2. Annie says:

    Thanks for this work, Sarah. I learned a lot from this article. Our ecological situation is so worrying in so many ways, but it’s inspiring the work you are doing on behalf of your native bees. Good luck. I’m looking forward to following this series.

  3. This was well written and informative. As much as I love seeing both native and European honey bees in my garden, I hadn’t really considered the untenable nature of our honeybee dependence. It’s one more out-of-whack cog in the corporate gears that turn the agribusiness machine.

  4. Kristin says:

    Thank you for such a well written and well thought out post! I’ve been concerned about the bees for a variety of reasons, but I never once stopped to think that they were an invasive species. I want to own bees when I move, but clearly I need to do a little more research on ones native to this country.

    Have you seen the documentary Vanishing of the Bees by any chance? I thought it was well done and I’m just curious of your opinion.

    • Sarah says:

      I haven’t seen that documentary, but will look for it. Thanks for the recommendation!

      Re: keeping honeybees at home. My own opinion is that if this is something you really want to do so you can have your own honey source you should go for it. Honeybees are a fully naturalized species throughout North and South America, and that’s never going to change. If your interest lies more with providing habitat for bees, or maintaining pollinators to help your crops, then there are native species that you can keep instead. Later in this series I will discuss how to provide nest sites for native bees, and give away some mason bee houses. So, stick around! 🙂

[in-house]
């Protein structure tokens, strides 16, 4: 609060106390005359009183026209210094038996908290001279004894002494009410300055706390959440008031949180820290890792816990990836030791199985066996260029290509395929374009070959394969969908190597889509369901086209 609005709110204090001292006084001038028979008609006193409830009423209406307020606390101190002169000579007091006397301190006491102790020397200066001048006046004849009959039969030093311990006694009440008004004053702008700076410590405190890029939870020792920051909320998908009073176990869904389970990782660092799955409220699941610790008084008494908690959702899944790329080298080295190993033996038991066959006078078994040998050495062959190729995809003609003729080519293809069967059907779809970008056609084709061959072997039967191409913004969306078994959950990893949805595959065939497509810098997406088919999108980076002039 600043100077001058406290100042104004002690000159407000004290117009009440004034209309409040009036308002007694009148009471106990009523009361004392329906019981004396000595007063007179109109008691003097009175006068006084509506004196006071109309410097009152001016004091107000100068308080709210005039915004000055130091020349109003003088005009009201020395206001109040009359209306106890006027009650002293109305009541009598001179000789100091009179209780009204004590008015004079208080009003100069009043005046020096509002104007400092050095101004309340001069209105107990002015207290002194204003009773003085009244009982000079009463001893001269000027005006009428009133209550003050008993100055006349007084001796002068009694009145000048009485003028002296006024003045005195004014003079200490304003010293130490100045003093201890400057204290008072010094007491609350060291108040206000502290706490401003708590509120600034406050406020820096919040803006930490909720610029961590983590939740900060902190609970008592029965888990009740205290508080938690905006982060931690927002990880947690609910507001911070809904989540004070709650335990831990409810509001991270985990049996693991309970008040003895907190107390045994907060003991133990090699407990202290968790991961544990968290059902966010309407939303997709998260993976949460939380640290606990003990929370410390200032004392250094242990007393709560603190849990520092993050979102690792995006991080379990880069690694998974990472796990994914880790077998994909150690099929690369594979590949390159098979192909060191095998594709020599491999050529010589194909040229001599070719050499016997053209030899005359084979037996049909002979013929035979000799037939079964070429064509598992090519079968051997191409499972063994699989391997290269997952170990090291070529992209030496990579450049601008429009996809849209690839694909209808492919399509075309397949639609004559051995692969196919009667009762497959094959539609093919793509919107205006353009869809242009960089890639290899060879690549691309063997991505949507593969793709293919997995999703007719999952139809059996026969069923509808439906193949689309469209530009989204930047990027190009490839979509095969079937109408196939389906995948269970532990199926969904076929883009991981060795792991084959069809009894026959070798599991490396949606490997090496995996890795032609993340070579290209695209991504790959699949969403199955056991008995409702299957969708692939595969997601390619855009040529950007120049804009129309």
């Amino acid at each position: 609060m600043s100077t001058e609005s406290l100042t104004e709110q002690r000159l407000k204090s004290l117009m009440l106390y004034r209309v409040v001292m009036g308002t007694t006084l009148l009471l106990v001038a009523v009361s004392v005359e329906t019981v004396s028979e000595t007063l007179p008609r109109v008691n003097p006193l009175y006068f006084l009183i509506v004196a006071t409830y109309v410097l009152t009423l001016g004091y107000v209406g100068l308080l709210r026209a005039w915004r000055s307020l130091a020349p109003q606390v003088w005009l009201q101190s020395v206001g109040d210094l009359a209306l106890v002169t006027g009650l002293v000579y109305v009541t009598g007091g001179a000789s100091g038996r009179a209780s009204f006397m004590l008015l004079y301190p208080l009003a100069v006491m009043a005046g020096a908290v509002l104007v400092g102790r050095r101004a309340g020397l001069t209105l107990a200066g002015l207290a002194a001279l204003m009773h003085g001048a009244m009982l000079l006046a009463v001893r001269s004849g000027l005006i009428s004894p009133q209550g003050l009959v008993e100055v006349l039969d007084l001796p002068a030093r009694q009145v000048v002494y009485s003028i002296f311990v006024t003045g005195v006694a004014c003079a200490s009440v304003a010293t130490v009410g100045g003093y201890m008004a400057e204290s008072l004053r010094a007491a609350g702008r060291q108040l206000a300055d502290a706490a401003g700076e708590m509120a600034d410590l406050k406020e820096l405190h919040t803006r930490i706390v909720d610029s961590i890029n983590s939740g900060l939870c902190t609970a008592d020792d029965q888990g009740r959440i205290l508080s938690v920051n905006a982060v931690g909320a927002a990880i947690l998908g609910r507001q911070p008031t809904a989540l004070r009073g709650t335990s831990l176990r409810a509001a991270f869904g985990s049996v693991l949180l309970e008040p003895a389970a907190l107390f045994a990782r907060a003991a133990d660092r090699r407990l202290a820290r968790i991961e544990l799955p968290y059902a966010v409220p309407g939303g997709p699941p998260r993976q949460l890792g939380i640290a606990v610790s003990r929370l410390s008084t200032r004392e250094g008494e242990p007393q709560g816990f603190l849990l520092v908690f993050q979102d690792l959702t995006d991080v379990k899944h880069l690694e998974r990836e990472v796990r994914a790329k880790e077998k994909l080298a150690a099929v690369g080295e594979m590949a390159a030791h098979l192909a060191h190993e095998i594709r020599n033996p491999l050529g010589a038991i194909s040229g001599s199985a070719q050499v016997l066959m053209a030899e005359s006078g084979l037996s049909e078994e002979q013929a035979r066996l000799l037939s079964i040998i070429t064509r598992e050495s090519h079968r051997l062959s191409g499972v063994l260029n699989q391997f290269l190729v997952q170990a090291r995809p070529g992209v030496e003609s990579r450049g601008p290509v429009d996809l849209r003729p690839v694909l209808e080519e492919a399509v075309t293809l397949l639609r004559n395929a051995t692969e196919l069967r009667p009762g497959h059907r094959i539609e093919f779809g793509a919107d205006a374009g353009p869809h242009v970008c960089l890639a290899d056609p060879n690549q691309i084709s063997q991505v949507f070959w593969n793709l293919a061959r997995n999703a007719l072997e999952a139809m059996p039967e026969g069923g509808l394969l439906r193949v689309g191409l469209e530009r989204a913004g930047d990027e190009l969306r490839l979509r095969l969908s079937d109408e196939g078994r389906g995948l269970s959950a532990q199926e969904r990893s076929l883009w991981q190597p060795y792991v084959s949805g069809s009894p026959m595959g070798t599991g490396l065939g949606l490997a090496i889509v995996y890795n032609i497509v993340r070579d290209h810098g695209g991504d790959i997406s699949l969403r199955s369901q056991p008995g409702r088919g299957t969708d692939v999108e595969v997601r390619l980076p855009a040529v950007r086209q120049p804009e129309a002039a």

5. Denise says:

    Thank you for sharing your knowledge,I am enjoying your blog. We host Honeybee hives on our property, but we also have Mason Bee nesting sites and try to keep our garden and property attractive to the many bee species in our area. It’s amazing to see just how many there are, our garden literally hums in the spring.

  6. Sarah says:

    Yes, and many don’t know this or fail to acknowledge .Though it is hard to grasp that hives came over on boats from europe and got carried across the country in wagons. Poor bees.

    I think I read that it was mainly for the beeswax, for religious candles

    Good job on the article. Yes, our monoculture is biting us on the butt on many levels.

    I have bees and I feel bad when I enjoy almonds because of the horrible way bees are treated getting ready for the groves in spring.

    • Sarah says:

      In complete agreement with you about the almonds! “Paleo” almond flours recipes are so popular right now, I have to bite my tongue every time one of my friends posts one. I actually have a half-written blog post about how the California almond industry is wreaking havoc on bees, both wild and managed. This series of posts has gotten me some accusations of being a honeybee hater, but the truth is I feel very, very sorry for them. The way they are being used I think is pretty comparable to some of the horrors of factory farming livestock.

  7. For nearly 400 years, we’ve been told that the honey bee (genus Apis) did not exist on this continent until 1622. That’s when the colonists brought it over from Europe. But wait!